8. Don’t lose sight of the questions you answered correctly and confidently. After finishing Step 1, I went out to my car and cried because all I could remember were the questions I stared at with no clue how to begin. Over the next week, I started to remember the other questions that I answered and moved on without a second thought.
  9. Remember that you have already learned most of this information. You passed the sequences, so that knowledge is stored somewhere in your brain. The trick is familiarizing yourself with it in order to retrieve it faster and more effectively.
  10. Breathe! It will all be okay – in just over six weeks, you will have passed this milestone and focus on your reason for coming to medical school – caring for patients!

Free at Last!

Well, it’s finally over – I just took Step 1 this morning and am thrilled to be done! After sequestering myself in self-imposed isolation for the past month, I can now fully rejoin the land of the living. And I’m going to start by playing Whirlyball tonight as part of the MSTP Second Look Weekend.

I’ve learned a lot during my study period, not least of which was First Aid’s content. For those with Step 1 still looming on the horizon, here’s some of the non-academic tips I’ve learned since my last post:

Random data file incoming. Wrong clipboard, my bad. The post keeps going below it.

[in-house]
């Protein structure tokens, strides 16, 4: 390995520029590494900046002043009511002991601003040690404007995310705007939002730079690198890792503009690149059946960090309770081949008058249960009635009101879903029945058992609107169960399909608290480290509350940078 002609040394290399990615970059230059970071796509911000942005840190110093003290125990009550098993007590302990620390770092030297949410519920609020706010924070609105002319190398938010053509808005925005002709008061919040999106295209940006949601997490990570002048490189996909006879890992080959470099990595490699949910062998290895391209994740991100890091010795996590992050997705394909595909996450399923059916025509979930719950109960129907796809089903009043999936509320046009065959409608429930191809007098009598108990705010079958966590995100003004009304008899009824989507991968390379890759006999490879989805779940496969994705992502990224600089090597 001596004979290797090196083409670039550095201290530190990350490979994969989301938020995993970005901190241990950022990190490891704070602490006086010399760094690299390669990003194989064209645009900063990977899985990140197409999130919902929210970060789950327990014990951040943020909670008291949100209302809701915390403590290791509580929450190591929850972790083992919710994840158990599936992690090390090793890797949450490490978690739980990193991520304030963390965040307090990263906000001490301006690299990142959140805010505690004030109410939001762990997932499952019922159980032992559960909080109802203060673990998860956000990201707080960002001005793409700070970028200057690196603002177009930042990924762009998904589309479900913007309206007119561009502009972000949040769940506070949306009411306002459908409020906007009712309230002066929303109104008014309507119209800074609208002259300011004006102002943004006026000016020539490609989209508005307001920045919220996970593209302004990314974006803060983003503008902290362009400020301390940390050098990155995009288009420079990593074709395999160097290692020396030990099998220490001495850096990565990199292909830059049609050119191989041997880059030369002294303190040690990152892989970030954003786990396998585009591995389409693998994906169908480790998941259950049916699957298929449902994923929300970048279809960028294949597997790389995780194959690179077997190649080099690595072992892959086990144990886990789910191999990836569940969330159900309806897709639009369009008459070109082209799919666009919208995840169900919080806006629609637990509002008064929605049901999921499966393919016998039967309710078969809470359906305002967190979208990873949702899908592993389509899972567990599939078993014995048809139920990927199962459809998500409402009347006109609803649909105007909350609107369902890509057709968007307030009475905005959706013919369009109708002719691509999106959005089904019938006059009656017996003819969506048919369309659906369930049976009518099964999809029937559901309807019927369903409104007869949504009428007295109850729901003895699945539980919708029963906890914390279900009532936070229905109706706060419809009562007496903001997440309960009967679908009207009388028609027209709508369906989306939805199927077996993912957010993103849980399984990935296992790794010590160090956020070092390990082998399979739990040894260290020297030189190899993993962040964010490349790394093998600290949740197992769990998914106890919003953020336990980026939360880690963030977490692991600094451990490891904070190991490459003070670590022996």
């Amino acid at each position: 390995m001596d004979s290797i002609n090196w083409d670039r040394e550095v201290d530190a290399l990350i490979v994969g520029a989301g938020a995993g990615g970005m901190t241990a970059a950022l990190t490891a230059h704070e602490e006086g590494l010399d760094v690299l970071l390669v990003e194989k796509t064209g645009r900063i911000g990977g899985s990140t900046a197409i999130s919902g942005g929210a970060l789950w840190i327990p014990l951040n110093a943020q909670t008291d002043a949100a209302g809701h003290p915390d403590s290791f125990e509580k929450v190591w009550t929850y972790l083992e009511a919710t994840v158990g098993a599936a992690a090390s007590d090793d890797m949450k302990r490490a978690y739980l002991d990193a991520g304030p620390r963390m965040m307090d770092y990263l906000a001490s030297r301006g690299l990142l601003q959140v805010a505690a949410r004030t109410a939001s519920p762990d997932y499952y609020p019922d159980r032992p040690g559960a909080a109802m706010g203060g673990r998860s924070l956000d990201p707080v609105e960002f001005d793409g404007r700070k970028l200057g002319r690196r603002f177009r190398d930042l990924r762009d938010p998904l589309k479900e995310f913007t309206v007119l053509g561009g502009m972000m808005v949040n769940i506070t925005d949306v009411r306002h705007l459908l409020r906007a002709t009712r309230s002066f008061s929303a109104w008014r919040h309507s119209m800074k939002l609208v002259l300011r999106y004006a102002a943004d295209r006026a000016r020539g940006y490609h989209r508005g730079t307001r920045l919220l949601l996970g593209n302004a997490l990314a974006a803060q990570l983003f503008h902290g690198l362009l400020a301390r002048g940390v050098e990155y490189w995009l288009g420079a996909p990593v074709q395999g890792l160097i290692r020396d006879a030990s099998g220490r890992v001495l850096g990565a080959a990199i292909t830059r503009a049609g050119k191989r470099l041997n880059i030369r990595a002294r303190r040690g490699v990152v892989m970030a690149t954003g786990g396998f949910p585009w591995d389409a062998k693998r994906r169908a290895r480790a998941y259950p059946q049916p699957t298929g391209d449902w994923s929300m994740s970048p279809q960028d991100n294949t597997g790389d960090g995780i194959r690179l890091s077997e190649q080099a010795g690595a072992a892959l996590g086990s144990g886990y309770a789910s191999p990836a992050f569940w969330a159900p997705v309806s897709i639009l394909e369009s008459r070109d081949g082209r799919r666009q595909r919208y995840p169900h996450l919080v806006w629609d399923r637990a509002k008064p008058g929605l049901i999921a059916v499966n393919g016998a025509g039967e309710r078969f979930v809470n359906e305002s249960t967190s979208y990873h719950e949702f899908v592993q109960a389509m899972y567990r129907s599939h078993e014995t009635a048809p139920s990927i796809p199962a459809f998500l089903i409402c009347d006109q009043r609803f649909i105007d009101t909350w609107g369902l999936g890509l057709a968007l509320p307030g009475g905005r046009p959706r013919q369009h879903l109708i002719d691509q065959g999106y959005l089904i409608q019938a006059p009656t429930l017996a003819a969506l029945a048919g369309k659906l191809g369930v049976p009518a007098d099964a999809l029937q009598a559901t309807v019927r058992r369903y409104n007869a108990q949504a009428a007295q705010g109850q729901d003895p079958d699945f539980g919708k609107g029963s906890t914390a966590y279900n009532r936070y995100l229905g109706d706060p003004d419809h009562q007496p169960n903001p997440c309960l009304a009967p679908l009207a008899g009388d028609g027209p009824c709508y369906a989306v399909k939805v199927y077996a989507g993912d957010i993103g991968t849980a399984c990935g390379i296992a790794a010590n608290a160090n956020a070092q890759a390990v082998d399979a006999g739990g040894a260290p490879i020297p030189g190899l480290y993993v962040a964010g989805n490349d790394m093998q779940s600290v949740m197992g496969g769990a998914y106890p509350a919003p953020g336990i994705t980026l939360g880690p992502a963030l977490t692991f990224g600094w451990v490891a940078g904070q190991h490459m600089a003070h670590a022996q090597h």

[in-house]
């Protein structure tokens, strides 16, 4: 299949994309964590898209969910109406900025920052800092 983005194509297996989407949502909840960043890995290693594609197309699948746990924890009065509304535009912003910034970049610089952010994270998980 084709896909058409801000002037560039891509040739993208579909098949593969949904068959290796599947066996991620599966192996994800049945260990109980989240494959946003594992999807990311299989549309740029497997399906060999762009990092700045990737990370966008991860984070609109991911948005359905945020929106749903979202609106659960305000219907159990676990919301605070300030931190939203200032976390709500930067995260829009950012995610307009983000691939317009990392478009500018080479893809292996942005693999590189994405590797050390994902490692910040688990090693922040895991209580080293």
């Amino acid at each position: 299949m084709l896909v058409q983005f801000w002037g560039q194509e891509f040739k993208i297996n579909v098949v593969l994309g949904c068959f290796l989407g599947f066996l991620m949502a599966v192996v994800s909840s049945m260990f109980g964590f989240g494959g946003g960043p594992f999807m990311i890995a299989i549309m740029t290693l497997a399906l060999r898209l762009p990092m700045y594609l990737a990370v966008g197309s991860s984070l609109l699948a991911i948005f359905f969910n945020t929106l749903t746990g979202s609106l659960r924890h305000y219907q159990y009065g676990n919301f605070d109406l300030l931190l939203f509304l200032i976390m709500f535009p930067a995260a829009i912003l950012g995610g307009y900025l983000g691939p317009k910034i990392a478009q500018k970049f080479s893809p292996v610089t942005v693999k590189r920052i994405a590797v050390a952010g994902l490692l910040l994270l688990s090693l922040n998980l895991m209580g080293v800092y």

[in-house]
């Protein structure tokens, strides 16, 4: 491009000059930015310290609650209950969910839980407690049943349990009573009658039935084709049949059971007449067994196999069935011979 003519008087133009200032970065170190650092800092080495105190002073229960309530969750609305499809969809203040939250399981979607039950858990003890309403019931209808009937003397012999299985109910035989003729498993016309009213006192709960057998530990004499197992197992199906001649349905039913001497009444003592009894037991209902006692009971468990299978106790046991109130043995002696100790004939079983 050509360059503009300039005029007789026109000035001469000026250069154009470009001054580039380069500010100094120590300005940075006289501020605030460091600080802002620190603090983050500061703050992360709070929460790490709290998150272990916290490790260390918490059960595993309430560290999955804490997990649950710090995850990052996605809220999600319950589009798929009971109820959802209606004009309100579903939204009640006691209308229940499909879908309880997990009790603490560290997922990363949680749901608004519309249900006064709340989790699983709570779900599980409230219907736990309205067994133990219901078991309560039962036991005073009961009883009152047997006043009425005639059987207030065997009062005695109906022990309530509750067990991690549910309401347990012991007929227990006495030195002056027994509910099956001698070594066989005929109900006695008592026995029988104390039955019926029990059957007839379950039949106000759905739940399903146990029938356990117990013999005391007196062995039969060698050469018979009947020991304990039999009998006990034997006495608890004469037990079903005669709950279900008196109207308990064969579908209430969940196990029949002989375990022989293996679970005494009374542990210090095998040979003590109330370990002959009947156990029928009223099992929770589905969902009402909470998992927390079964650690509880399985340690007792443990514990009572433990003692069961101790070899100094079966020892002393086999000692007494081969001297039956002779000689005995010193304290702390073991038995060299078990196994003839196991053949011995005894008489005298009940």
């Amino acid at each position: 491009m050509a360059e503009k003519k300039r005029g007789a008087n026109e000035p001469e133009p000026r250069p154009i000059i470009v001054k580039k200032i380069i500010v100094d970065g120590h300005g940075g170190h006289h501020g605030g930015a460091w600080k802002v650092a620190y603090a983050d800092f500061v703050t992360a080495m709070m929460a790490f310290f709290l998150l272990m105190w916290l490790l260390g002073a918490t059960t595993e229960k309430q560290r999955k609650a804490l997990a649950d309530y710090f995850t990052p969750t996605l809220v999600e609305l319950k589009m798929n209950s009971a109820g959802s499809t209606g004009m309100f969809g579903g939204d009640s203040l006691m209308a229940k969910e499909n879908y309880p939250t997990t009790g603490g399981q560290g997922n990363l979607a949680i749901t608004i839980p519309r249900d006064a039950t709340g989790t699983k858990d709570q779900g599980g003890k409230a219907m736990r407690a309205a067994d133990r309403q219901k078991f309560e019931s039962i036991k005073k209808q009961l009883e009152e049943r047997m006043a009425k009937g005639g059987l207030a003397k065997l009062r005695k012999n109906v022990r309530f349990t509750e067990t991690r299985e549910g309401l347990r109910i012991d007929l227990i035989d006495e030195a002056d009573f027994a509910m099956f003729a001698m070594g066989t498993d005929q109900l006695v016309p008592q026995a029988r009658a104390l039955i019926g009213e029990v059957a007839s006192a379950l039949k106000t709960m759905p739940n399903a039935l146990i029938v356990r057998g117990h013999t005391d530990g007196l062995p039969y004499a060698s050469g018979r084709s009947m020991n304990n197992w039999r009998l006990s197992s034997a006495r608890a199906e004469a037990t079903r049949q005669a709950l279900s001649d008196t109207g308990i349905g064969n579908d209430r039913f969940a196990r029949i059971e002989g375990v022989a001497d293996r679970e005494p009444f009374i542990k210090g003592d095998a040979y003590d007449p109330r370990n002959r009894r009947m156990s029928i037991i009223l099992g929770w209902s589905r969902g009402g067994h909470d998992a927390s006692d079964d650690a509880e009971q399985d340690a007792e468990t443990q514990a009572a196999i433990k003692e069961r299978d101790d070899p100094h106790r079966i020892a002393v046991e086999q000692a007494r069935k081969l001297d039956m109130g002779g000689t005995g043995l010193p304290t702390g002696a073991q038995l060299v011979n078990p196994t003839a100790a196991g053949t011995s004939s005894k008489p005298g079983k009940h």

• Don’t be afraid to start “studying” for Step 1 during the school year by reviewing Step 1 materials for each sequence. Before each exam, I reviewed the relevant sections in Step 1 review materials (First Aid, Pathoma, Step 1 Secrets, Robbins), which helped it solidify in my mind and also made me more familiar with the resource’s layout. Pathoma, in particular, was really helpful in summarizing the pathology for each sequence.
  • Don’t use a billion resources during the dedicated period. Throughout my M2 year, I used a lot of Step 1 materials. When making my schedule, I planned to continue to use the majority of them but soon realized that there was not enough time in the day. Decide which resources are essential and focus on them; otherwise, you spend a little bit of time on each resource and a lot of time running around like a chicken with its head cut off (believe me, I did).
  • When making your Step 1 schedule, keep your usual study methods in mind, even if they aren’t represented in the myriad study schedules that have been posted online. I started out with a fairly standard study schedule, scrapped it after 2 days because I wasn’t covering the material like I needed to, wasted a week handwriting 1000+ flashcards (that I never reviewed after that week) because I panicked, and then finally just read through First Aid over and over. While my final method may not work for everyone, it is essentially the same thing I did during each sequence – read through the coursepack every day until it was time to take the test. I wasted that week trying to study in a completely new way, instead of just trusting myself. I need to see material multiple times before it sinks in; consequently I read First Aid in its entirety approximately 5 times.